I have a fairly well-informed group of friends, if I must generalize. But listening or reading to many of their opinions regarding the current presidential race is exhausting.
Part of it is me, I admit. It’s been rather a foregone conclusion in my mind for the past decade that Hillary Clinton is exactly the person we need next in the White House. I try not to characterize this thought pattern as bias, but it is.
On the other hand, I think that I make a concerted effort to be fair. As that relates to the presidential race, that means considering the candidacies of Martin O’Malley (remember him?) and Bernie Sanders seriously, and not considering any of the Republicans.
Since all Republican candidates (all 84 of them–it was something like that, right?) brandished socially unfair policy proposals to rally conservative voters to their campaigns, I simply didn’t consider them. There’s no such ethical dilemma as being unfair to the opinions of people who are unfair, just as there’s no such ethical dilemma as discriminating against people who themselves discriminate. This is a semantic trap and little more.
All of that being said, I understand that people lie on various places on the political spectrum, and I can respect that. What troubles me, and challenges my patience, is how most who don’t support Hillary immediately get in their feelings when asked to articulate their lack of support for her candidacy.
The most honest people in this camp openly admit that they are having visceral challenges with her candidacy. “I don’t have a good feeling about her.” “She doesn’t seem honest.” And so on. The more combative folks will make bold affirmations that appear more fact-based but are really just as rooted in feelings. “She is a liar.” “She has used her wealth and influence inappropriately.” “She is too much a part of the system.” These are fairly unmeasurable statements (except, thanks to Politifact, the lying part– according to them, she’s the most truthful of all presidential candidates running this year, Bernie included).
To the extent that these qualities are measurable, the people invoking them have not attempted to measure them–they simply need a cover for relying on their feelings.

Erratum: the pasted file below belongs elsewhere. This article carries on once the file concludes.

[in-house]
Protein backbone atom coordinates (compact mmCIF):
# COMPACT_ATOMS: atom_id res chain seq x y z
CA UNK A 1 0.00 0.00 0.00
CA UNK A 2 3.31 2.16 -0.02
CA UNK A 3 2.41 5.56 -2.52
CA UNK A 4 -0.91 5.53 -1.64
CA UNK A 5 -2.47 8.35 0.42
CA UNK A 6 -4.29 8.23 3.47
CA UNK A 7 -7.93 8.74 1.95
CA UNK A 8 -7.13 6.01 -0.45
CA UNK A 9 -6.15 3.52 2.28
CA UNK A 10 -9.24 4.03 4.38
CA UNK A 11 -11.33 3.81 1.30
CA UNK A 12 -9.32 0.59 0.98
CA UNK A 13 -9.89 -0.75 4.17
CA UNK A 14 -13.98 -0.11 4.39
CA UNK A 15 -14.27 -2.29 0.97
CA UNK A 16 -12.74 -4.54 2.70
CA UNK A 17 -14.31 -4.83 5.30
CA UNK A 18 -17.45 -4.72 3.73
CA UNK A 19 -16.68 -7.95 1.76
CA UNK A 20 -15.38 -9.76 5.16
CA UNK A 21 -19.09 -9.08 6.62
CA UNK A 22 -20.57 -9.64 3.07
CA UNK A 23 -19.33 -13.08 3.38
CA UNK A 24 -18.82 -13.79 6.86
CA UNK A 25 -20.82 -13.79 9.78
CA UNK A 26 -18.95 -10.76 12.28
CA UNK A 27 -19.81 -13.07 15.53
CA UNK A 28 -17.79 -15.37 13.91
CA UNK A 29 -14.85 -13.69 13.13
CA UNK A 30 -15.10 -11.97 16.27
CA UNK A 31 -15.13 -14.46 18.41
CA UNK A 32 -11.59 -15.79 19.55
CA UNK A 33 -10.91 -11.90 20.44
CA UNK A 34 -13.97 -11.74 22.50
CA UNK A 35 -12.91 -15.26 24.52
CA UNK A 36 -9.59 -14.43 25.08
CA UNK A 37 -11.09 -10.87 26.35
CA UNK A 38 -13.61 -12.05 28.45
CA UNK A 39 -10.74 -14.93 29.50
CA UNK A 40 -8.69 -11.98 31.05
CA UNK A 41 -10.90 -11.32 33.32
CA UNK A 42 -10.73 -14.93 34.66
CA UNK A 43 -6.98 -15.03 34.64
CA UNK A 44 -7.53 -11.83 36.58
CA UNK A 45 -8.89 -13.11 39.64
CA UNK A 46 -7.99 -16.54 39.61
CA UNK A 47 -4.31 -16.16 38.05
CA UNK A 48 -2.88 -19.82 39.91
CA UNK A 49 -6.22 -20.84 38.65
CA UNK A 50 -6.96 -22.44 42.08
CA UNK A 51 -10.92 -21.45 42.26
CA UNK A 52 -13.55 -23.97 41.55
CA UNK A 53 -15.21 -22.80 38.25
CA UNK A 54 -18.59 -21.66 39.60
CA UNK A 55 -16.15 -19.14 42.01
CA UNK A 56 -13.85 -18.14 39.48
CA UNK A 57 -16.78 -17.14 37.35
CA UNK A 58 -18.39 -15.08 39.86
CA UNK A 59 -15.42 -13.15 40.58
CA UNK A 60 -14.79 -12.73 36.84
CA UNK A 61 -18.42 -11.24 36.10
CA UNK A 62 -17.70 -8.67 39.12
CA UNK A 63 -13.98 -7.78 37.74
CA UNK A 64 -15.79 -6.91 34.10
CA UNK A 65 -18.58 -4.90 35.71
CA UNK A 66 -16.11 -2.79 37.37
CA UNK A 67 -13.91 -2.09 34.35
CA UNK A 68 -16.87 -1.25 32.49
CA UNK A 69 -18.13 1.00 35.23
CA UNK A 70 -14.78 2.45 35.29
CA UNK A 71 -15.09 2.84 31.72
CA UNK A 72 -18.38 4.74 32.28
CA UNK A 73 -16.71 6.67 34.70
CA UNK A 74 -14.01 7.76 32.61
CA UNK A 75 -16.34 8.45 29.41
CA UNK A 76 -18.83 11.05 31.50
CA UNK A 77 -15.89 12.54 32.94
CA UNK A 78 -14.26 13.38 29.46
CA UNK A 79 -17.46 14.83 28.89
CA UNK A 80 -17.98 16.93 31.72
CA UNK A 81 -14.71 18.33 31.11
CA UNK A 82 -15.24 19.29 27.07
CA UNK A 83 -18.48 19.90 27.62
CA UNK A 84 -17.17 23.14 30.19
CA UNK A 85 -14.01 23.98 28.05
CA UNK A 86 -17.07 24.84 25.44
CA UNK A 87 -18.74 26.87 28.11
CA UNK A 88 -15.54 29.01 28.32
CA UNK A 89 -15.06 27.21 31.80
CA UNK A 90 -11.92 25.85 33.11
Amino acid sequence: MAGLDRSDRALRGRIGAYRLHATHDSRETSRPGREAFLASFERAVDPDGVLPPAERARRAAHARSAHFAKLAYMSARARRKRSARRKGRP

If I could have one wish this election cycle, it would be for Americans to put aside ideology for long enough to treat the presidential election as the job interview it is, and consider who has the temperament, the experience, and the knowledge to properly execute the duties of this very important job, day after day for 1,461 days, and possibly 2,922.
At the end of it all, the presidency is a job. I’m an accountant, and I have interviewed several job candidates over the past three years.
If my first 84 candidates all came in saying, “Numbers don’t matter; I believe in booking the same thing we’ve always booked and ignoring what the numbers are telling us,” I am not being unfair if I don’t give those 84 people a second interview.
If the next interviewee seems competent but has only worked in smaller companies, then I will consider him.
If someone comes in and has been an auditor for 25 years and knows exactly how things ought to be, but hasn’t actually been in the hot seat of generating entries and doing the actual accounting, I will consider his unique perspective and possibly ask him back for a second interview.
But if the last candidate comes in with a wealth of technical knowledge, accounting internships and positions in multiple capacities with similar-size companies,then she’s probably getting the job.
Suffice it to say that Donald Trump wouldn’t pass the credit or background check, even if his resume happened to be picked up for consideration by a drunken HR administrator.
Most voters will continue to vote with their guts, and despite the grand show I’m making here, perhaps I am, too.
However, if you are committed to voting your feelings, as much as this exhausts me, I at least entreat you to consider that what you may be feeling in your gut is indigestion from the lies that Republicans and misogynists have been feeding you for the quarter century since Hillary rose to national prominence as a potential First Lady.
Try burping before you hit the ballot box.